A majority of U.S. adults say stricter environmental laws and regulations are worth the cost, while roughly a third say such regulations cost too many jobs and hurt the economy.
As public debates continue over a range of science-related topics, including climate change and the safety of eating genetically modified (GM) foods, Americans are largely skeptical about the degree to which scientists understand these two issues, whether there is scientific consensus on them, and the influences on scientists’ research. Recent Pew Research Center studies have […]
Differing views on benefits and risks of organic foods and GMOs as Americans report higher priority for healthy eating
While some Americans are both “climate engaged” and “everyday environmentalists,” each group has a distinctive profile.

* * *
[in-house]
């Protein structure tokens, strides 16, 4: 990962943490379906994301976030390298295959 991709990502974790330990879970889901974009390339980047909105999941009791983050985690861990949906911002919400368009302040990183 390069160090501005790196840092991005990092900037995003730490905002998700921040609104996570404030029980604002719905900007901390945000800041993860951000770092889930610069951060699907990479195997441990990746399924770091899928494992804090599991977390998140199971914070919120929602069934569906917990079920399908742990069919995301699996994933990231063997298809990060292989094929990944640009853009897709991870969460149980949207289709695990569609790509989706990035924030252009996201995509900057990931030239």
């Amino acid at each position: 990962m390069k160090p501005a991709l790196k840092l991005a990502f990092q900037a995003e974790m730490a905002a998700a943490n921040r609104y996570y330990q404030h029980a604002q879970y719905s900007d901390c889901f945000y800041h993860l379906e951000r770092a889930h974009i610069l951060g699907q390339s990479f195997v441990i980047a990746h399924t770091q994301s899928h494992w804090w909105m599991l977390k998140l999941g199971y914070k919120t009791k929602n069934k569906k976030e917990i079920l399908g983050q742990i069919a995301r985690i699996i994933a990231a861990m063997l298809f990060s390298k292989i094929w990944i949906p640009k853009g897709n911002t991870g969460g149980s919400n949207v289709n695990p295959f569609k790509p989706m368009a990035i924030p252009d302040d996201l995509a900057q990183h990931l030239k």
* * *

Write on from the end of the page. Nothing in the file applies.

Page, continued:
Supporters of Hillary Clinton and Donald Trump disagree on whether to support or oppose expanding the production of a range of fossil fuel energy sources.
Differences between Clinton and Trump supporters mirror a deep divide between Democrats and Republicans in their views on climate change and climate scientists.
The rules, practices and norms around recycling vary considerably from place to place – contributing to dramatically different local recycling levels and rates at which different materials are recovered.
Almost nine-in-ten U.S. adults (89%) favor expanding use of solar power, while only 9% oppose it. Western homeowners are particularly likely to say they have already installed or are considering solar panels at home.
Americans are polarized over the causes and cures of climate change and how much they trust climate scientists, but most support a role for scientists in climate policy and expanding solar and wind energy.
Amid wide partisan divides over climate issues, conservative Republicans are especially skeptical of climate scientists' understanding and research.